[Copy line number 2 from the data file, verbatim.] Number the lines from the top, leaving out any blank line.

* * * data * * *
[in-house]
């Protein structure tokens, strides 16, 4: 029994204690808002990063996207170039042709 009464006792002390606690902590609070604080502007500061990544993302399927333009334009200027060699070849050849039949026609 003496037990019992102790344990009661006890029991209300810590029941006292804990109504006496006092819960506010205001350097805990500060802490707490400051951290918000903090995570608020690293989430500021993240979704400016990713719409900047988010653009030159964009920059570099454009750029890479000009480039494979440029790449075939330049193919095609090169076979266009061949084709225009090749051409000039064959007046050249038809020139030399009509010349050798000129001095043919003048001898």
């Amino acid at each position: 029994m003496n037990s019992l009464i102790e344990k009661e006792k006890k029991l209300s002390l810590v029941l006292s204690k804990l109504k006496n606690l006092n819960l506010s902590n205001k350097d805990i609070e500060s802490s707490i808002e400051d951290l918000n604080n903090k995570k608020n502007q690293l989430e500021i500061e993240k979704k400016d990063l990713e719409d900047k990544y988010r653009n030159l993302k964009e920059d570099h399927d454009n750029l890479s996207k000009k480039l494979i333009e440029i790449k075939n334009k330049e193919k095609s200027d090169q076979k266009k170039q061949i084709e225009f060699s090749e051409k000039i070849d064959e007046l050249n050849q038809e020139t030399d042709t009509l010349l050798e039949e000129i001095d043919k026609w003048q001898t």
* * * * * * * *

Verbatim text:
């Protein structure tokens, strides 16, 4: 029994204690808002990063996207170039042709 009464006792002390606690902590609070604080502007500061990544993302399927333009334009200027060699070849050849039949026609 003496037990019992102790344990009661006890029991209300810590029941006292804990109504006496006092819960506010205001350097805990500060802490707490400051951290918000903090995570608020690293989430500021993240979704400016990713719409900047988010653009030159964009920059570099454009750029890479000009480039494979440029790449075939330049193919095609090169076979266009061949084709225009090749051409000039064959007046050249038809020139030399009509010349050798000129001095043919003048001898």